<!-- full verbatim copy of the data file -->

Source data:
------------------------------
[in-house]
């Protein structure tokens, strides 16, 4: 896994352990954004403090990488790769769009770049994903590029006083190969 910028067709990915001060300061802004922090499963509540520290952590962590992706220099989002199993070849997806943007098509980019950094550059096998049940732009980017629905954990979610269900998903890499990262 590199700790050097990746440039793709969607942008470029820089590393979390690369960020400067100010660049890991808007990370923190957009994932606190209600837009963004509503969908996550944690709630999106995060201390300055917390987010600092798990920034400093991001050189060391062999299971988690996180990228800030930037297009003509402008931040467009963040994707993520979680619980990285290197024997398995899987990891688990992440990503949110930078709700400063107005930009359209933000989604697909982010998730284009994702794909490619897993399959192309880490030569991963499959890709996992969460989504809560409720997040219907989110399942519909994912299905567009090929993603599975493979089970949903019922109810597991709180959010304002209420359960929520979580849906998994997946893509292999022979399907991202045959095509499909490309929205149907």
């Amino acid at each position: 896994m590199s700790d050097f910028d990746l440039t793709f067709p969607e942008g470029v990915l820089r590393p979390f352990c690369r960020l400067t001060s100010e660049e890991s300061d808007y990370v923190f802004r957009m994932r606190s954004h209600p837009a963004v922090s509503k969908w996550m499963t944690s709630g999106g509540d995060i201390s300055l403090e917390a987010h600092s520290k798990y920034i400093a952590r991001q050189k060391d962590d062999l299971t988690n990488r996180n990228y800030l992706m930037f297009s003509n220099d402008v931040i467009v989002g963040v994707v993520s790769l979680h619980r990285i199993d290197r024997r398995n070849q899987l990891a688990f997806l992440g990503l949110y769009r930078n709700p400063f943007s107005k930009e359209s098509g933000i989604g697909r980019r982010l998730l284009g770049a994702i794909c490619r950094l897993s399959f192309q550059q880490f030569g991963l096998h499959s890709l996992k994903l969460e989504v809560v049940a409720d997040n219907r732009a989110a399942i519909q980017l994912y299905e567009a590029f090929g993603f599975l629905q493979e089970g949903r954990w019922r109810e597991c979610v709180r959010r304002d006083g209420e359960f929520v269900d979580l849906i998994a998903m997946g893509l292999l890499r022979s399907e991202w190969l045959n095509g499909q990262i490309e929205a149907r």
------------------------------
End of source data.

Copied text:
[in-house]
């Protein structure tokens, strides 16, 4: 896994352990954004403090990488790769769009770049994903590029006083190969 910028067709990915001060300061802004922090499963509540520290952590962590992706220099989002199993070849997806943007098509980019950094550059096998049940732009980017629905954990979610269900998903890499990262 590199700790050097990746440039793709969607942008470029820089590393979390690369960020400067100010660049890991808007990370923190957009994932606190209600837009963004509503969908996550944690709630999106995060201390300055917390987010600092798990920034400093991001050189060391062999299971988690996180990228800030930037297009003509402008931040467009963040994707993520979680619980990285290197024997398995899987990891688990992440990503949110930078709700400063107005930009359209933000989604697909982010998730284009994702794909490619897993399959192309880490030569991963499959890709996992969460989504809560409720997040219907989110399942519909994912299905567009090929993603599975493979089970949903019922109810597991709180959010304002209420359960929520979580849906998994997946893509292999022979399907991202045959095509499909490309929205149907």
């Amino acid at each position: 896994m590199s700790d050097f910028d990746l440039t793709f067709p969607e942008g470029v990915l820089r590393p979390f352990c690369r960020l400067t001060s100010e660049e890991s300061d808007y990370v923190f802004r957009m994932r606190s954004h209600p837009a963004v922090s509503k969908w996550m499963t944690s709630g999106g509540d995060i201390s300055l403090e917390a987010h600092s520290k798990y920034i400093a952590r991001q050189k060391d962590d062999l299971t988690n990488r996180n990228y800030l992706m930037f297009s003509n220099d402008v931040i467009v989002g963040v994707v993520s790769l979680h619980r990285i199993d290197r024997r398995n070849q899987l990891a688990f997806l992440g990503l949110y769009r930078n709700p400063f943007s107005k930009e359209s098509g933000i989604g697909r980019r982010l998730l284009g770049a994702i794909c490619r950094l897993s399959f192309q550059q880490f030569g991963l096998h499959s890709l996992k994903l969460e989504v809560v049940a409720d997040n219907r732009a989110a399942i519909q980017l994912y299905e567009a590029f090929g993603f599975l629905q493979e089970g949903r954990w019922r109810e597991c979610v709180r959010r304002d006083g209420e359960f929520v269900d979580l849906i998994a998903m997946g893509l292999l890499r022979s399907e991202w190969l045959n095509g499909q990262i490309e929205a149907r």